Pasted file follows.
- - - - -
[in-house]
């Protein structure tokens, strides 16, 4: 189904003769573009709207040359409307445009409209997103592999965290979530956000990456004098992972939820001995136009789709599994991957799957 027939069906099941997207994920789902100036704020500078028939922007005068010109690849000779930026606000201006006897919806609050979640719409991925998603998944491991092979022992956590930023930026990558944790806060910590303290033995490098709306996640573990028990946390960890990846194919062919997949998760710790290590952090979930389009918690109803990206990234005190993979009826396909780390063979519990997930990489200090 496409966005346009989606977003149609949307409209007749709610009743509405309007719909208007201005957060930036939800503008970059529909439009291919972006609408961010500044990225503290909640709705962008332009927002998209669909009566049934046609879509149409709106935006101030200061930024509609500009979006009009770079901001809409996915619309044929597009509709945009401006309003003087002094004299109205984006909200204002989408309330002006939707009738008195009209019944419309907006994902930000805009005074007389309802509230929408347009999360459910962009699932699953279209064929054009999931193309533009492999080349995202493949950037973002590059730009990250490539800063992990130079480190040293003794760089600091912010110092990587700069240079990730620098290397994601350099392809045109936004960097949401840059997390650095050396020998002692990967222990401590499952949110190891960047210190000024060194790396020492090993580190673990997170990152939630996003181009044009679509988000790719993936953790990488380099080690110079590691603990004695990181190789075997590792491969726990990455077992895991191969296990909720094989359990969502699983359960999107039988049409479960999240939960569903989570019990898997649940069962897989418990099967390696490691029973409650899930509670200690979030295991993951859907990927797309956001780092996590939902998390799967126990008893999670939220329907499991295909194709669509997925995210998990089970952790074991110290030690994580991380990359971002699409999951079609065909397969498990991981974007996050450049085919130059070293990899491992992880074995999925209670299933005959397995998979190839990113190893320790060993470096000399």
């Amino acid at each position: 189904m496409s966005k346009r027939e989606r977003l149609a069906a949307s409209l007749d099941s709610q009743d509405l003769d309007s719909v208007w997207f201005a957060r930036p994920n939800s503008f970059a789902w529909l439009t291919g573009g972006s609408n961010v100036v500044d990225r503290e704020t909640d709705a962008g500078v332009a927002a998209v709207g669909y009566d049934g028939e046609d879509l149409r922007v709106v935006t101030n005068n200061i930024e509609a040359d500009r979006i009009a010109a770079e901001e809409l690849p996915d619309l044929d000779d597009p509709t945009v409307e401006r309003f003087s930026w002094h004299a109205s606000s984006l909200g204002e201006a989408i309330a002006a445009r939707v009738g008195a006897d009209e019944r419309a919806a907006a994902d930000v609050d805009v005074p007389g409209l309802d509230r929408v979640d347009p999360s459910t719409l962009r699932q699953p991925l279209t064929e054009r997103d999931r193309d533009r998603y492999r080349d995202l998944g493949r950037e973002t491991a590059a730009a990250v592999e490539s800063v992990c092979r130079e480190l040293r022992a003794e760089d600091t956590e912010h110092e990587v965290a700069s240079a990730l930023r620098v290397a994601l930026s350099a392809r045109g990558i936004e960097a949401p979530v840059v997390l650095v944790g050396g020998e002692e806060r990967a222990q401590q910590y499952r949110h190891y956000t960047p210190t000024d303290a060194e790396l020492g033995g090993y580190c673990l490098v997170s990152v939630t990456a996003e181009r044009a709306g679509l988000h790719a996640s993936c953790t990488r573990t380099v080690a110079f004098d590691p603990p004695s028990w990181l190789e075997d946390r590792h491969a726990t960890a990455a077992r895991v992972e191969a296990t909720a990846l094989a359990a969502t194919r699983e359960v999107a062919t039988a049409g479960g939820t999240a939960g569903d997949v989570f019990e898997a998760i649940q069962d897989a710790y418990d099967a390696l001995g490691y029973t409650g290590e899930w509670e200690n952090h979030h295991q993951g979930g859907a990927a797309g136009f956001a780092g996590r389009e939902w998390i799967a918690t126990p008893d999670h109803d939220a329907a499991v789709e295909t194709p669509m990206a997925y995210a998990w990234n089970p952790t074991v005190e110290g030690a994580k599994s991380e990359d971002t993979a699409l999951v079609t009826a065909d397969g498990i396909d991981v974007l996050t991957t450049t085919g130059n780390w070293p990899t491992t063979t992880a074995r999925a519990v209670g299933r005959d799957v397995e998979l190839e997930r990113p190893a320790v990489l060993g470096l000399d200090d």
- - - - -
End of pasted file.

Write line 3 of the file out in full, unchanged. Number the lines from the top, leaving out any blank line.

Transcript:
């Amino acid at each position: 189904m496409s966005k346009r027939e989606r977003l149609a069906a949307s409209l007749d099941s709610q009743d509405l003769d309007s719909v208007w997207f201005a957060r930036p994920n939800s503008f970059a789902w529909l439009t291919g573009g972006s609408n961010v100036v500044d990225r503290e704020t909640d709705a962008g500078v332009a927002a998209v709207g669909y009566d049934g028939e046609d879509l149409r922007v709106v935006t101030n005068n200061i930024e509609a040359d500009r979006i009009a010109a770079e901001e809409l690849p996915d619309l044929d000779d597009p509709t945009v409307e401006r309003f003087s930026w002094h004299a109205s606000s984006l909200g204002e201006a989408i309330a002006a445009r939707v009738g008195a006897d009209e019944r419309a919806a907006a994902d930000v609050d805009v005074p007389g409209l309802d509230r929408v979640d347009p999360s459910t719409l962009r699932q699953p991925l279209t064929e054009r997103d999931r193309d533009r998603y492999r080349d995202l998944g493949r950037e973002t491991a590059a730009a990250v592999e490539s800063v992990c092979r130079e480190l040293r022992a003794e760089d600091t956590e912010h110092e990587v965290a700069s240079a990730l930023r620098v290397a994601l930026s350099a392809r045109g990558i936004e960097a949401p979530v840059v997390l650095v944790g050396g020998e002692e806060r990967a222990q401590q910590y499952r949110h190891y956000t960047p210190t000024d303290a060194e790396l020492g033995g090993y580190c673990l490098v997170s990152v939630t990456a996003e181009r044009a709306g679509l988000h790719a996640s993936c953790t990488r573990t380099v080690a110079f004098d590691p603990p004695s028990w990181l190789e075997d946390r590792h491969a726990t960890a990455a077992r895991v992972e191969a296990t909720a990846l094989a359990a969502t194919r699983e359960v999107a062919t039988a049409g479960g939820t999240a939960g569903d997949v989570f019990e898997a998760i649940q069962d897989a710790y418990d099967a390696l001995g490691y029973t409650g290590e899930w509670e200690n952090h979030h295991q993951g979930g859907a990927a797309g136009f956001a780092g996590r389009e939902w998390i799967a918690t126990p008893d999670h109803d939220a329907a499991v789709e295909t194709p669509m990206a997925y995210a998990w990234n089970p952790t074991v005190e110290g030690a994580k599994s991380e990359d971002t993979a699409l999951v079609t009826a065909d397969g498990i396909d991981v974007l996050t991957t450049t085919g130059n780390w070293p990899t491992t063979t992880a074995r999925a519990v209670g299933r005959d799957v397995e998979l190839e997930r990113p190893a320790v990489l060993g470096l000399d200090d």